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Medical malpractice: apology laws don’t seem to work

On Behalf of | Jun 27, 2019 | Medical Malpractice

Medical errors are a scary reality. Far too often medical professionals make mistakes that harm patients. These mishaps can occur in several ways, including through misdiagnosis, surgical error and medication mistakes. Regardless of how these errors occur, an injured patient may be able to pursue a medical malpractice claim in hopes of recovering their damages and imposing accountability. In many of these cases a doctor will flat out apologize for the mistake. But can that be used as evidence of negligence?

Many states, 40 in fact, have laws that disallow an injured patient from using a doctor’s apology as evidence of wrongdoing. These states believe that this fosters doctor/patient relationships and help put doctors’ minds at ease. New York does not have one of these laws, but there have been talks about implementing one. This means that, as the law stands now, if a doctor says “sorry” for not catching a disease earlier, that statement may be submitted to a judge and jury in light of the applicable medical standards and other facts to determine if he or she should be held liable for any damages that resulted from the delay.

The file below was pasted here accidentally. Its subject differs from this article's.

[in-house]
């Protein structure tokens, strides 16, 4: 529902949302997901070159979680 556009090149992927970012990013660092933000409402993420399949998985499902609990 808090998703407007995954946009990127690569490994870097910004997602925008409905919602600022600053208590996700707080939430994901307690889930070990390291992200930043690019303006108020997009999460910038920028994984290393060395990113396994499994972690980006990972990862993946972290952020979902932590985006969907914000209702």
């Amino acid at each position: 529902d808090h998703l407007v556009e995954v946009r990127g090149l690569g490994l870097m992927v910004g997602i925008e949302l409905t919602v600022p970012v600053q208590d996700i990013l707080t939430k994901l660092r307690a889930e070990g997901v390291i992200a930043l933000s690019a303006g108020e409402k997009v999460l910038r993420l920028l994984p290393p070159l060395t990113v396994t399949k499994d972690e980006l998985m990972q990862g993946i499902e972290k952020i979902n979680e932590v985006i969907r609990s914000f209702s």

One study found that “apology laws” may not have as big of an effect as hoped anyway. That study found that they had no impact on lawsuits filed against surgeons, but that claims against non-surgeons were 46 percent more likely to result in a lawsuit despite the apology laws being in place.

So, what does all of this mean for New Yorkers who have been injured at the hands of a negligent medical professional? It means they need to keep their eyes and ears open, as just about anything can be used as evidence to support their case. Experienced legal professionals know how to gather and present this evidence, whether it be documentary or testimonial in nature, and persuasively present it to juries to maximize victims’ chances of successfully recovering the compensation they deserve.